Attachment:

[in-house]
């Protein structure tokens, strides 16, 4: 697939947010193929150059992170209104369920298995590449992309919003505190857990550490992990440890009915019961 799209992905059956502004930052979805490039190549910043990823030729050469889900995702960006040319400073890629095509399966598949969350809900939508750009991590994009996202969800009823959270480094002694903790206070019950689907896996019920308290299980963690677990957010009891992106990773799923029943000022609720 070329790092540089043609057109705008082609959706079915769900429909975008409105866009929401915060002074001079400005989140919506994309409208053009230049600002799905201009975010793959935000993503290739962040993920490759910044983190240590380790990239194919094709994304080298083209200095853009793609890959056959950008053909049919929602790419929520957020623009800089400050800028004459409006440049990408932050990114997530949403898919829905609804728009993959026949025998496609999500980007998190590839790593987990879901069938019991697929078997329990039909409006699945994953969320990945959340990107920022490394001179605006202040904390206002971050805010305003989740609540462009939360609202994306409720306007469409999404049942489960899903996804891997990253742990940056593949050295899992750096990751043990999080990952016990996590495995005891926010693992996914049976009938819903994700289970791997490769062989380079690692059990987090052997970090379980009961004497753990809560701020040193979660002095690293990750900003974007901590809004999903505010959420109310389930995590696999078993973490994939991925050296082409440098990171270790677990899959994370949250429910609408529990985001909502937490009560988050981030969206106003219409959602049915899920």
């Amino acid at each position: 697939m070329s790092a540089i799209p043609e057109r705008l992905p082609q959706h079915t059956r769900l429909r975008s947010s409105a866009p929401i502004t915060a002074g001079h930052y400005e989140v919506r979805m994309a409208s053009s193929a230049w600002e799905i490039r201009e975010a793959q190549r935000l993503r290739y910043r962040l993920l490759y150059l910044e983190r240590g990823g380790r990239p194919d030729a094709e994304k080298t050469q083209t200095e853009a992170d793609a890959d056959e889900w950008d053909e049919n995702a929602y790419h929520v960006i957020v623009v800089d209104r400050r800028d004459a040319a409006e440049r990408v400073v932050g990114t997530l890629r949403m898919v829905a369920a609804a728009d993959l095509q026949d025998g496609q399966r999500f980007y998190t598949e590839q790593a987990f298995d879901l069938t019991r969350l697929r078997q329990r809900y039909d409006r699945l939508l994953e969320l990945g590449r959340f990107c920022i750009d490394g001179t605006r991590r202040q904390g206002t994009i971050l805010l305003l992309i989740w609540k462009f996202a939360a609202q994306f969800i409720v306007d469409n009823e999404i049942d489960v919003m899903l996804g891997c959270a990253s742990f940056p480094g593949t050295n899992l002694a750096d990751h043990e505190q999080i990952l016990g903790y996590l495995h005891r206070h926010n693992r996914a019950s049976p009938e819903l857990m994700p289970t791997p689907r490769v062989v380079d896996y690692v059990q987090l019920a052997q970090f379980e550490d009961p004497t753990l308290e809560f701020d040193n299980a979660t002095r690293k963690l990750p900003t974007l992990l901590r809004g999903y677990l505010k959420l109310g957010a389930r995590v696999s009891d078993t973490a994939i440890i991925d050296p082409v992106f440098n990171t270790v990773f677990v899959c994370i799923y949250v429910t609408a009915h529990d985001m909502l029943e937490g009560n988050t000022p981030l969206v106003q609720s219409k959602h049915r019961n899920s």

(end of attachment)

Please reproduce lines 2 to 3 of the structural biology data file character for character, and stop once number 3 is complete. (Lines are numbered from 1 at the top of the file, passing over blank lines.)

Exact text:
């Protein structure tokens, strides 16, 4: 697939947010193929150059992170209104369920298995590449992309919003505190857990550490992990440890009915019961 799209992905059956502004930052979805490039190549910043990823030729050469889900995702960006040319400073890629095509399966598949969350809900939508750009991590994009996202969800009823959270480094002694903790206070019950689907896996019920308290299980963690677990957010009891992106990773799923029943000022609720 070329790092540089043609057109705008082609959706079915769900429909975008409105866009929401915060002074001079400005989140919506994309409208053009230049600002799905201009975010793959935000993503290739962040993920490759910044983190240590380790990239194919094709994304080298083209200095853009793609890959056959950008053909049919929602790419929520957020623009800089400050800028004459409006440049990408932050990114997530949403898919829905609804728009993959026949025998496609999500980007998190590839790593987990879901069938019991697929078997329990039909409006699945994953969320990945959340990107920022490394001179605006202040904390206002971050805010305003989740609540462009939360609202994306409720306007469409999404049942489960899903996804891997990253742990940056593949050295899992750096990751043990999080990952016990996590495995005891926010693992996914049976009938819903994700289970791997490769062989380079690692059990987090052997970090379980009961004497753990809560701020040193979660002095690293990750900003974007901590809004999903505010959420109310389930995590696999078993973490994939991925050296082409440098990171270790677990899959994370949250429910609408529990985001909502937490009560988050981030969206106003219409959602049915899920």
């Amino acid at each position: 697939m070329s790092a540089i799209p043609e057109r705008l992905p082609q959706h079915t059956r769900l429909r975008s947010s409105a866009p929401i502004t915060a002074g001079h930052y400005e989140v919506r979805m994309a409208s053009s193929a230049w600002e799905i490039r201009e975010a793959q190549r935000l993503r290739y910043r962040l993920l490759y150059l910044e983190r240590g990823g380790r990239p194919d030729a094709e994304k080298t050469q083209t200095e853009a992170d793609a890959d056959e889900w950008d053909e049919n995702a929602y790419h929520v960006i957020v623009v800089d209104r400050r800028d004459a040319a409006e440049r990408v400073v932050g990114t997530l890629r949403m898919v829905a369920a609804a728009d993959l095509q026949d025998g496609q399966r999500f980007y998190t598949e590839q790593a987990f298995d879901l069938t019991r969350l697929r078997q329990r809900y039909d409006r699945l939508l994953e969320l990945g590449r959340f990107c920022i750009d490394g001179t605006r991590r202040q904390g206002t994009i971050l805010l305003l992309i989740w609540k462009f996202a939360a609202q994306f969800i409720v306007d469409n009823e999404i049942d489960v919003m899903l996804g891997c959270a990253s742990f940056p480094g593949t050295n899992l002694a750096d990751h043990e505190q999080i990952l016990g903790y996590l495995h005891r206070h926010n693992r996914a019950s049976p009938e819903l857990m994700p289970t791997p689907r490769v062989v380079d896996y690692v059990q987090l019920a052997q970090f379980e550490d009961p004497t753990l308290e809560f701020d040193n299980a979660t002095r690293k963690l990750p900003t974007l992990l901590r809004g999903y677990l505010k959420l109310g957010a389930r995590v696999s009891d078993t973490a994939i440890i991925d050296p082409v992106f440098n990171t270790v990773f677990v899959c994370i799923y949250v429910t609408a009915h529990d985001m909502l029943e937490g009560n988050t000022p981030l969206v106003q609720s219409k959602h049915r019961n899920s």